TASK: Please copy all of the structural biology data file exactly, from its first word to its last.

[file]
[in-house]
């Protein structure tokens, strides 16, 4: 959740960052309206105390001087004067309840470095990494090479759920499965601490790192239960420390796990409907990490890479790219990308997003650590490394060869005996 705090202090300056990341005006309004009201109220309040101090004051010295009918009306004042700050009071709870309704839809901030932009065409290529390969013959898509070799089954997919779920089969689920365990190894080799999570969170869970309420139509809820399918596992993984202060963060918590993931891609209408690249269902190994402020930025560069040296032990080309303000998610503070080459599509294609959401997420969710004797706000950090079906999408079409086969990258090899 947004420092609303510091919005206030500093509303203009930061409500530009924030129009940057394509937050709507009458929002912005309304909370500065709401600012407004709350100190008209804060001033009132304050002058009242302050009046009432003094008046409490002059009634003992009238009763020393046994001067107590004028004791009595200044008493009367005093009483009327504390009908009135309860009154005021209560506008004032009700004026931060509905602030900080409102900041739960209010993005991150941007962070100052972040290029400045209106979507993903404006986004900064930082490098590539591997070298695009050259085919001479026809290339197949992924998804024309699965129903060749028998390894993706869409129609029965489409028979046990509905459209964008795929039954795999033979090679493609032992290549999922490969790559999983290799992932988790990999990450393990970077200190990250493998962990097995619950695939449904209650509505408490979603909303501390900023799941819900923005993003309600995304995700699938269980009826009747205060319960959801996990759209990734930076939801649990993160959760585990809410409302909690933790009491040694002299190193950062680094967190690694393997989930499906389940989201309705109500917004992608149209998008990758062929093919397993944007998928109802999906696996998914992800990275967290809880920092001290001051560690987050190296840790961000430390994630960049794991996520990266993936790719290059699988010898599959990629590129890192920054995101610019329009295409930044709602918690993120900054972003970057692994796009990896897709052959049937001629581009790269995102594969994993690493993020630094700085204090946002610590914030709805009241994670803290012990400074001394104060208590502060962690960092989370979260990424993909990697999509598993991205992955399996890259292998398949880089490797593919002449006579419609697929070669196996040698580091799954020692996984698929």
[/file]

[in-house]
């Protein structure tokens, strides 16, 4: 959740960052309206105390001087004067309840470095990494090479759920499965601490790192239960420390796990409907990490890479790219990308997003650590490394060869005996 705090202090300056990341005006309004009201109220309040101090004051010295009918009306004042700050009071709870309704839809901030932009065409290529390969013959898509070799089954997919779920089969689920365990190894080799999570969170869970309420139509809820399918596992993984202060963060918590993931891609209408690249269902190994402020930025560069040296032990080309303000998610503070080459599509294609959401997420969710004797706000950090079906999408079409086969990258090899 947004420092609303510091919005206030500093509303203009930061409500530009924030129009940057394509937050709507009458929002912005309304909370500065709401600012407004709350100190008209804060001033009132304050002058009242302050009046009432003094008046409490002059009634003992009238009763020393046994001067107590004028004791009595200044008493009367005093009483009327504390009908009135309860009154005021209560506008004032009700004026931060509905602030900080409102900041739960209010993005991150941007962070100052972040290029400045209106979507993903404006986004900064930082490098590539591997070298695009050259085919001479026809290339197949992924998804024309699965129903060749028998390894993706869409129609029965489409028979046990509905459209964008795929039954795999033979090679493609032992290549999922490969790559999983290799992932988790990999990450393990970077200190990250493998962990097995619950695939449904209650509505408490979603909303501390900023799941819900923005993003309600995304995700699938269980009826009747205060319960959801996990759209990734930076939801649990993160959760585990809410409302909690933790009491040694002299190193950062680094967190690694393997989930499906389940989201309705109500917004992608149209998008990758062929093919397993944007998928109802999906696996998914992800990275967290809880920092001290001051560690987050190296840790961000430390994630960049794991996520990266993936790719290059699988010898599959990629590129890192920054995101610019329009295409930044709602918690993120900054972003970057692994796009990896897709052959049937001629581009790269995102594969994993690493993020630094700085204090946002610590914030709805009241994670803290012990400074001394104060208590502060962690960092989370979260990424993909990697999509598993991205992955399996890259292998398949880089490797593919002449006579419609697929070669196996040698580091799954020692996984698929």